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airplane designer and builder
Glenn Luther Martin was born in Macksburg, Iowa, on January 17, 1886, the son of Clarence and Minta Martin. His father moved the family to Salina, Kansas, in 1888.
Martin's interest in aeronautics began at an early age. As a boy, he sold box kites he designed and built himself. After high school he studied business at Kansas Wesleyan College, and by 18 owned a Ford dealership. He used the profits from his dealership to build his own airplanes, with help from some of his automobile mechanics. On May 10, 1912, he flew a self-built seaplane from Newport Bay, California, to Avalon on Catalina Island and back, a distance of 68 miles, to set a new record for over-water flight.
Soon after setting his record, Martin bought an old Methodist church in Santa Ana, California, converted it into an airplane factory, and established the Glenn L. Martin Aircraft Company. The majority of his early operating funds came from barnstorming, in planes he had designed and built himself. In 1915, he played "the pilot" in the Mary Pickford film A Girl of Yesterday. One of his roles in the movie required him to carry a camera while in flight, providing some of the first aerial scenes in cinema history. His company's first major contract was to build a line of trainers for the U.S. Army Signal Corps, dubbed the Model TT. The last Model TT was delivered in 1917.
After briefly merging with the Wright Brothers to form the Wright-Martin Company, Martin moved to Cleveland, Ohio, where he established a new Glenn L. Martin Aircraft Company. In early 1918, the U.S. Army contracted with Martin to build its first ever American-made bomber, the MB-1. The first prototypes began flying on August 17, 1918, and the first ten completed planes were delivered in October, but World War I was already over by then and no more planes were ordered.
Small orders from the U.S. Post Office and the U.S. Navy kept Martin in business after the war, but only barely. In June of 1920, Martin submitted a design for an improved bomber, the MB-2. The Army accepted his design, but not his bid to build the new airplane. At that time, U.S. policy was that any design for military hardware became the property of the federal government upon its submission for approval, meaning that the company that submitted the winning design did not automatically get a manufacturing contract. Martin's bid to build the MB-2 was too high, so all of the 130 planes ordered by the Army were built by other companies -- primarily Curtiss, L-W-F Engineering, and Aeromarine -- using Martin's design. Although Martin did not get to build the plane, his company's design resulted in an airplane that proved the feasibility of bombing naval vessels from the air.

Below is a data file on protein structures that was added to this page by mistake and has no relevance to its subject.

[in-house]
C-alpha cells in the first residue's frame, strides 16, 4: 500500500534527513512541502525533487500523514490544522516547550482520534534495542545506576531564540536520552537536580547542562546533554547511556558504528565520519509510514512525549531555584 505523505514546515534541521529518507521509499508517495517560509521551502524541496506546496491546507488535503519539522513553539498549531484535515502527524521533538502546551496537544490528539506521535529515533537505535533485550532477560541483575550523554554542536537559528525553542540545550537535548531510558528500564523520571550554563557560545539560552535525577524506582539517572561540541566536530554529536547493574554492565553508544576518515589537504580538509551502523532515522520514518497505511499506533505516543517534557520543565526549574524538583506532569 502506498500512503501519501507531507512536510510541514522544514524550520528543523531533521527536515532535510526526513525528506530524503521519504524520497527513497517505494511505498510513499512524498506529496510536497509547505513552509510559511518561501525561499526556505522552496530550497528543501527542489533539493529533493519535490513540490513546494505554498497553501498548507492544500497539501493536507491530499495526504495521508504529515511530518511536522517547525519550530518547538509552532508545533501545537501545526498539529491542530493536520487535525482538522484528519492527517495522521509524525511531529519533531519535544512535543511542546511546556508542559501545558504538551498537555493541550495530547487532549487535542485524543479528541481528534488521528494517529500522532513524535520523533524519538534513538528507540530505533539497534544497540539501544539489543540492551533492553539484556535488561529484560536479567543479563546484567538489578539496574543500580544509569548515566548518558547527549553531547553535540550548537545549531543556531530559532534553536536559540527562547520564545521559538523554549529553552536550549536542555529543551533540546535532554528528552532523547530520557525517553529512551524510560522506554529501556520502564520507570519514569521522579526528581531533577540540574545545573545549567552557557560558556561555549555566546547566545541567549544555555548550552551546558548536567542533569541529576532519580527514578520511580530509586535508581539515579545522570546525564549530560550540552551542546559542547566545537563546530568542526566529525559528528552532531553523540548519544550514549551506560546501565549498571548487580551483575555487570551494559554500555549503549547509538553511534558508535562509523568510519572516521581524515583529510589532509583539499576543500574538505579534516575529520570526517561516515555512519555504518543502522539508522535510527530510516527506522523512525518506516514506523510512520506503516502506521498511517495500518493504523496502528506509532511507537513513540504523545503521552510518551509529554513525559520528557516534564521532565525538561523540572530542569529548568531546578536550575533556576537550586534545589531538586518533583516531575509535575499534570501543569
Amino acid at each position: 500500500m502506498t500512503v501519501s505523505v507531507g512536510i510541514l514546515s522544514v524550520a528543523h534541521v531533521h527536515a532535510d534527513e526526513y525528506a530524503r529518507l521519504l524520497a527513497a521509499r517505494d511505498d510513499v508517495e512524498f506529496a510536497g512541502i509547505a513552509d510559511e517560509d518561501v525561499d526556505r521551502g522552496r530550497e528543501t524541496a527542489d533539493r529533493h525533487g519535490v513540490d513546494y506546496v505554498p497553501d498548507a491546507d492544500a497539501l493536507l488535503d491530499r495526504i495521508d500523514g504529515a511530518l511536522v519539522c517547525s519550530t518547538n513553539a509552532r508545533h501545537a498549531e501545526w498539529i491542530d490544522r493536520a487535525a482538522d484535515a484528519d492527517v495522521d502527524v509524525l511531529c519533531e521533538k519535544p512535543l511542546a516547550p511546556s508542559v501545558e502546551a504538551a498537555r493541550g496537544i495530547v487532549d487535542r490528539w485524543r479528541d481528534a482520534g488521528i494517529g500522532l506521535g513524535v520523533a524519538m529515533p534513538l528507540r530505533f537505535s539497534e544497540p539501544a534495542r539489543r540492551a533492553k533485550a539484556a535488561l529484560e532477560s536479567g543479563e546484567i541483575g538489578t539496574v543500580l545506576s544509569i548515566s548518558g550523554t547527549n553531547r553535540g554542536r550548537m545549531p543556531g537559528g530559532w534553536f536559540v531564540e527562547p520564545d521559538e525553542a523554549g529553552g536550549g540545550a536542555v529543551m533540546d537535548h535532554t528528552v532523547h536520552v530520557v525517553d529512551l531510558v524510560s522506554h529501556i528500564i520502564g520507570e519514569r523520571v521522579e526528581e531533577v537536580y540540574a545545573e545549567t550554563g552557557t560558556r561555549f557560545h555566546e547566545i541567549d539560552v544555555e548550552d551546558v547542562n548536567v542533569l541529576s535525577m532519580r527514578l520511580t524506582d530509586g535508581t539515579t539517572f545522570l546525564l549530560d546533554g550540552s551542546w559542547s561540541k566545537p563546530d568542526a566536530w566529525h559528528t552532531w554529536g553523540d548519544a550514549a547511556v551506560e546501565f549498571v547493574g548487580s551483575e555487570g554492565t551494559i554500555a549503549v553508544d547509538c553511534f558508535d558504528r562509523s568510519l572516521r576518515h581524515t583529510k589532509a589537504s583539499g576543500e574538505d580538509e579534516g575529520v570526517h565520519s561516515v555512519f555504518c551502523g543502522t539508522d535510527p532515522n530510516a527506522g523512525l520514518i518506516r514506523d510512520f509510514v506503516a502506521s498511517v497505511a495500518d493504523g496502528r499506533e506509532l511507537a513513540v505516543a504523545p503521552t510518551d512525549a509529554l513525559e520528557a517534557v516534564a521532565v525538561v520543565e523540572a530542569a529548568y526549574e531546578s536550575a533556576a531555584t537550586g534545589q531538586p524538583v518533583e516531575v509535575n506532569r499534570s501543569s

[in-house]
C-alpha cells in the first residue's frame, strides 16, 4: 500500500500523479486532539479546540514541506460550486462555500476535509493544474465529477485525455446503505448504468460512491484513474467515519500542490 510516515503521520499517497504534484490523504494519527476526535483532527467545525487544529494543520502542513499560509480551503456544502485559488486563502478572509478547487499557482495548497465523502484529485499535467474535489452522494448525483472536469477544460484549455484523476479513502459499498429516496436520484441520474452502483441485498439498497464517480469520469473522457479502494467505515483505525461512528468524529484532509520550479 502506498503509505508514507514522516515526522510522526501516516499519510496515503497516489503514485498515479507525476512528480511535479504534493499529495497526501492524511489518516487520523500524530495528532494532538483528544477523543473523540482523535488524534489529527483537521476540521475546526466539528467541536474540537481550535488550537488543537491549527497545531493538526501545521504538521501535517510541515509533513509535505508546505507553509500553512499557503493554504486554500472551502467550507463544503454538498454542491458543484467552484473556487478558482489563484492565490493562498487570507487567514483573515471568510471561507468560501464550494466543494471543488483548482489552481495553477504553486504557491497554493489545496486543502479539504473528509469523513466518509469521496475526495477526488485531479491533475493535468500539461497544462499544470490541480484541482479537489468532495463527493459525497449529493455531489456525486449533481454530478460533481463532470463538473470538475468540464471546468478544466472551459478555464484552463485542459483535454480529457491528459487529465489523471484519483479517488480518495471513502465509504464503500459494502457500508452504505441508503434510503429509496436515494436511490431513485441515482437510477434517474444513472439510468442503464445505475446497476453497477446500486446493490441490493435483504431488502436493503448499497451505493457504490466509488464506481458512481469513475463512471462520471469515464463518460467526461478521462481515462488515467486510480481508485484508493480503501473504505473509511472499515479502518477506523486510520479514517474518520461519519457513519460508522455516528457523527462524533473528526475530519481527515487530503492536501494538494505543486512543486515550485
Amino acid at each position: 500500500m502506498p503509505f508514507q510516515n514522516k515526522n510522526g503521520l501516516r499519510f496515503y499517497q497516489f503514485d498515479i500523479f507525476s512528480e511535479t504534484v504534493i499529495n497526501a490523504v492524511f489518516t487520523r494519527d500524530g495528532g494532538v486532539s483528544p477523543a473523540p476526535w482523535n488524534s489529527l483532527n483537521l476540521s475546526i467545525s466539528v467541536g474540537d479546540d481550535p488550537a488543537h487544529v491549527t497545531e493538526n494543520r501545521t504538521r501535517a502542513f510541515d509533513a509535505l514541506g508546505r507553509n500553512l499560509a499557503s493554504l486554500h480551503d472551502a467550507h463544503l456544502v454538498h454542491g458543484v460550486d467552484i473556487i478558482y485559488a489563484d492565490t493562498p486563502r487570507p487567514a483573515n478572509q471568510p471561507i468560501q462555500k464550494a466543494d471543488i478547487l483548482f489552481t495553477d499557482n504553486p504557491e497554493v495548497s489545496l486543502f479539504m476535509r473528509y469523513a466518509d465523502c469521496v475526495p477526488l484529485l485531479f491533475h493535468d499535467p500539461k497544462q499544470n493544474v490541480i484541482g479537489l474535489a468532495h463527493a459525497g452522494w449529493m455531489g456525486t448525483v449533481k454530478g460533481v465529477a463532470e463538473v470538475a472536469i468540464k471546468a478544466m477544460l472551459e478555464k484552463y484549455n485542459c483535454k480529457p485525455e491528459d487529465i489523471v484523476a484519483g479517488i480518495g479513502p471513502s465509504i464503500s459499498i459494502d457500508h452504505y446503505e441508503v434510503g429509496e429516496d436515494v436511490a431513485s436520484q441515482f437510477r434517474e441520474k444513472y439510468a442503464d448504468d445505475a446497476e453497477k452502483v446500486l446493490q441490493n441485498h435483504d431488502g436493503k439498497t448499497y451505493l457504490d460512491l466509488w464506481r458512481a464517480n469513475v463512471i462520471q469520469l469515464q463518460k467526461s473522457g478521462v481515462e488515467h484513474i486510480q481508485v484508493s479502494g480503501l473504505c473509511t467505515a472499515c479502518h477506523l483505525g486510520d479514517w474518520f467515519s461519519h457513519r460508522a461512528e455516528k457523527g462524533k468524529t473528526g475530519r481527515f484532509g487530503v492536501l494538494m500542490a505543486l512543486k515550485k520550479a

Losing the contract to build the MB-2 almost cost Martin his company. By 1924, his workforce had shrunk from almost 400 to barely 90 employees. An order for four experimental aircraft for the U.S. Navy was the only thing that kept the company afloat. Martin's fortunes turned in 1924, however, when he outbid Curtiss for the contract to produce a new scout bomber, ironically designed by Curtiss. The U.S. Navy purchased 360 SC-1's between 1924 and 1930, as well as another 102 with the larger Pratt & Whitney R-1690 Hornet radial engine. By 1928, his workforce had grown to over 1,000.
In 1929, Martin sold his Cleveland factory, as well as all of his designs, to Detroit Aircraft, which continued to build Martin-designed aircraft for many years. That same year, he built a new factory in Middle River, Maryland (near Baltimore), for the express purpose of building metal aircraft. His new factory's first task was to build a flying boat for the U.S. Navy capable of carrying the new Norden precision bombsight. Twenty-five Model 117 PM-1 biplanes were ordered in May, and another five were ordered the following month, all using a newly-developed anti-corrosive aluminum alloy; the Navy also ordered nine monoplane flying boats based on a Consolidated Aircraft design.
Martin's next major innovation was the B-10, the first all-metal monoplane bomber to be produced in quantity. The design featured a streamlined fuselage, variable-pitch propellers, wings with lift-enhancing flaps, integral fuel tanks, internal bomb storage, rotating gun turrets, and retractable landing gear. The plane had a top speed of 200 miles per hour, which was 50% faster than other U.S. bombers of the day, and almost as fast as most fighter planes. In January of 1933, the U.S. Army ordered 48 B-10's from Martin, in a contract worth almost $2.5 million. In March of that same year, President Franklin Delano Roosevelt presented Martin with the Collier Trophy for Aviation Achievement.
The B-10 soon proved itself to be a very reliable aircraft. In July and August of 1934, Colonel Henry "Hap" Arnold commanded a squadron of ten B-10's on a flight from Washington, D.C., to Fairbanks, Alaska, and back, a distance of 7,360 miles. The Army released the B-10 for export in 1936, and Martin subsequently sold 189 of them abroad, including 120 to The Netherlands, which purchased them to help defends its colonies in Indonesia. Many of the design features used in the B-10 were carried over into later aircraft, including the B-26 bomber and the "China Clipper."
Glenn Luther Martin died in Baltimore on December 5, 1955. The Glenn L. Martin Airplane Company became Martin Marietta in 1961.
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This page was last updated on 05/20/2017.